When I was younger, there were few stores my brothers and I enjoyed as much as Costco. With an incredible variety of products down every aisle, Costco had everything my little heart desired and my parent’s Costco Membership became the most exciting card in my dad’s wallet. Now as adults, many of my friends have purchased memberships of their own and frequently rave about the benefits of shopping at Costco.
Although I’m not in the market for a new favorite place to shop, I am always in the market for new rewards programs to discover. Now I know what you’re thinking: “Costco doesn’t have a rewards program! If it did, I’d have joined by now!” Well, in the same way that Amazon offers customers a pay-to-join loyalty program in the form of Amazon Prime, a Costco membership gives shoppers access to a host of perks they couldn’t enjoy otherwise. This, combined with the fact that Costco memberships are offered in a tiered rewards model, make the discount giant the perfect addition to our case study library.
So is a Costco membership worth the price tag? Let’s find out.
Why a Costco Membership is Worth the Cost
With Gold Star and Executive memberships available at $60 and $120 respectively, a Costco membership isn’t exactly cheap. The perks, however, definitely soften the blow.
1. Costco Memberships Make Bulk Shopping Affordable
Whenever I’ve asked any of my friends why they’re Costco members, they always give me the same answer:“it’s cheap”. This value-saving mentality isn’t unique to Costco, with 40% of customers citing discounts as the most appealing reason to join a loyalty program. However, where Costco really shines is in how much money they’re able to save their program members.
Costco memberships give customers the chance to save money on hundreds (if not thousands) of everyday household and grocery items. The difference? Everything is offered in bulk. From giant tubs of salad dressing to large packs of toilet paper, Costco gives shoppers the chance to stock up on essential items their families need on a day-to-day basis, making grocery shopping a lot easier.
These discounts were the reason my parents were members when I was younger. With three small kids, my parents couldn’t always afford to shop at a “higher end” grocery store every week, making Costco the perfect solution to keeping the house stocked with food, clothes, and other everyday items. This mentality is echoed now by my friends who, as young professionals, are always trying to make wise financial decisions. Between my parents and my friends it’s easy to see why a Costco membership is appealing to a number of different demographics, resulting in a program that’s relatable, relevant, and beneficial.
2. Costco Delivers an Unbeatable In-Store Experience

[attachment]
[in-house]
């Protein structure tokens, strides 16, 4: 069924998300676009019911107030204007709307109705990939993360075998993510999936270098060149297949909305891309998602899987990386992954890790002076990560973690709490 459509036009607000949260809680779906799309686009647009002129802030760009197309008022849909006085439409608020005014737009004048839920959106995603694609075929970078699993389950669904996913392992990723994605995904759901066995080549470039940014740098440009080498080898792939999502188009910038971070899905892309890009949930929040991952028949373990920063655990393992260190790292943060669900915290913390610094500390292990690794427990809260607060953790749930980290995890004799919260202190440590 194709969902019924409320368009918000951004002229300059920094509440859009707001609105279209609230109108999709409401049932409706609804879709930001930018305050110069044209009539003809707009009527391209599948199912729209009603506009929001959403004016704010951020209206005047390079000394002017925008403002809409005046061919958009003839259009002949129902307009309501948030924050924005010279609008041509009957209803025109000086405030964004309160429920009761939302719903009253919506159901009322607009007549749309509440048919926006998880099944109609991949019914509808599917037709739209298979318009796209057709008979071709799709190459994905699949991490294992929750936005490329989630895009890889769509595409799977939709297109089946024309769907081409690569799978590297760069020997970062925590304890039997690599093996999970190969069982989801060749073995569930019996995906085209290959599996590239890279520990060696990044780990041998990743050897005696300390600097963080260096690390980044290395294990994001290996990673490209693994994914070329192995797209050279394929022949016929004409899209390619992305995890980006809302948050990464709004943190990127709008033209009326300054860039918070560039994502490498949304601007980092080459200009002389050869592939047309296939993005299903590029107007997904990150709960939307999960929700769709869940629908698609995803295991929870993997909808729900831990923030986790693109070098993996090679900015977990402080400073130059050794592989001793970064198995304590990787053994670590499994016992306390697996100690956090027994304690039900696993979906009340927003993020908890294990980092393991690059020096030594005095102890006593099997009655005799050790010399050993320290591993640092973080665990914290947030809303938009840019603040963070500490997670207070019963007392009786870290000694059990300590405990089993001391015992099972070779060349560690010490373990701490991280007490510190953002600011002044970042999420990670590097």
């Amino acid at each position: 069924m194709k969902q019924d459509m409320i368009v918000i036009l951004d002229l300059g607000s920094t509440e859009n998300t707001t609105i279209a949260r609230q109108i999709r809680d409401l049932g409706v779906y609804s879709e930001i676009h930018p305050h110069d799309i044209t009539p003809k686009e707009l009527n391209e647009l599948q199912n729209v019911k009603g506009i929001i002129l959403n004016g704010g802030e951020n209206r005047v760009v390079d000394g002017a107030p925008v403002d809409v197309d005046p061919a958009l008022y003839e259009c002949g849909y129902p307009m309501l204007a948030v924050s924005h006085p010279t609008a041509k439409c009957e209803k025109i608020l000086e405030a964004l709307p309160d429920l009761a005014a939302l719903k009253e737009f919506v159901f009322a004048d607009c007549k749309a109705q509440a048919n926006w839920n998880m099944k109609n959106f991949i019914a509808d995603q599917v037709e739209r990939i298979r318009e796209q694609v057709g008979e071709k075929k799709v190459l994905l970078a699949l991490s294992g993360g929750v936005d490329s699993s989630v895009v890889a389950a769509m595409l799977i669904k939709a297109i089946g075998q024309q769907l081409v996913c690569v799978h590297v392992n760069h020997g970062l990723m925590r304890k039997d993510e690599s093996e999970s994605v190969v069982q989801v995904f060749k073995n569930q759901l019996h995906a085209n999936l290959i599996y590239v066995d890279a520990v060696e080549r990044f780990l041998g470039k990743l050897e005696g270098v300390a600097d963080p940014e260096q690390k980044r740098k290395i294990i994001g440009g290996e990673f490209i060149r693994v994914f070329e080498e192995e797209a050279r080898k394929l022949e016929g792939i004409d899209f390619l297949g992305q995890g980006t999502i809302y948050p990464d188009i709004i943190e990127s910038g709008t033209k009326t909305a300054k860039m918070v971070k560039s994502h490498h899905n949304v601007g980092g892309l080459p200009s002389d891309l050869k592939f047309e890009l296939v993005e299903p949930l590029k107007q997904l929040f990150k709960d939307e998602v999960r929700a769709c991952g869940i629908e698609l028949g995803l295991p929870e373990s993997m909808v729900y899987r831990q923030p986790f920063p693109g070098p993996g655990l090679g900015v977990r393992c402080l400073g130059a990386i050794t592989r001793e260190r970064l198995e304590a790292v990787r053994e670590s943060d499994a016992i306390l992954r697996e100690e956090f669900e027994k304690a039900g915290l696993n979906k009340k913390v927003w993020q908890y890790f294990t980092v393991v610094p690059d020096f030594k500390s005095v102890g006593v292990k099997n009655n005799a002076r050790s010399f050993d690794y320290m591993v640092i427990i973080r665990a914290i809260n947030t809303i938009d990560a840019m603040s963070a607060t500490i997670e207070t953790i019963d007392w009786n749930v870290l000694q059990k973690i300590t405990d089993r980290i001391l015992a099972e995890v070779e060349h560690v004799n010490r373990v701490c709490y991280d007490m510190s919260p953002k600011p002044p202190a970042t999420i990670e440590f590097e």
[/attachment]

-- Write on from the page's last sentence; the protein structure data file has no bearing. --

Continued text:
Besides being affordable, Costco has created a customer experience that is hard to replicate anywhere else. With a Costco membership card, you’re given access to giant warehouse stores filled to the brim with products for every area of your life, from appliances to groceries to fashion. With so many products for purchase, it can be overwhelming for shoppers to know where to start or which specific product to purchase.
In an effort to ease these concerns, Costco treats their members to a wide variety of free samples and product demonstrations throughout every area of the store. As a kid, this was the main reason a Costco trip was worthwhile. Every grocery aisle was dotted with Costco employees offering me samples of frozen pizza, hot dogs, and chicken wings, prompting me to tell my mom which ones I liked and which ones I didn’t. This was extremely helpful for a mother of three who wanted to be sure that the product she was buying in bulk were things her kids would actually want to eat.
These samples - and the product demos in their electronics and home sections - are an absolutely genius way of getting Costco’s value in front of their customers. With the product in their hands, customers feel free to explore the ins and outs of every brand and choose the ones that will actually meet their needs. You could almost argue that as a pay-to-join program, these samples are the rewards customers reap for purchasing a Costco membership, and if my younger self is any indication it’s a small reward that packs a big punch.
While most adults might not have quite as passionate a reaction to tasty samples, these benefits - along with the 90 days return policy - ensure that customers are always purchasing the products they will enjoy the most entirely risk free. If you don’t like it, bring it back. If you do like, have another sample. In both cases, the customer comes out on top.
3. Costco Memberships Make Shopping Convenient
When it comes to shopping, convenience is often the reason someone will choose a particular brand. Whether it’s online or offline, customers are looking for stores that fit into their busy lifestyles, giving any store with quick and handy services a leg up on the competition.
Costco took the challenge of becoming a one-stop-shop to a new level. When customers purchase a Costco membership, they get access to a vast range of services you wouldn’t necessarily expect to find in one place including an optometrist, gas bar, mechanic, cell service provider, pharmacy, and a restaurant.
For customers like my parents who were always traveling with little kids in tow, each of these services represented one less trip they’d have to make to get everything done, saving them not only time but also significant amounts of stress. I’m sure this feature alone made the membership fees worth it because it doesn’t get much more convenient than getting your eyes checked while your tires are changed.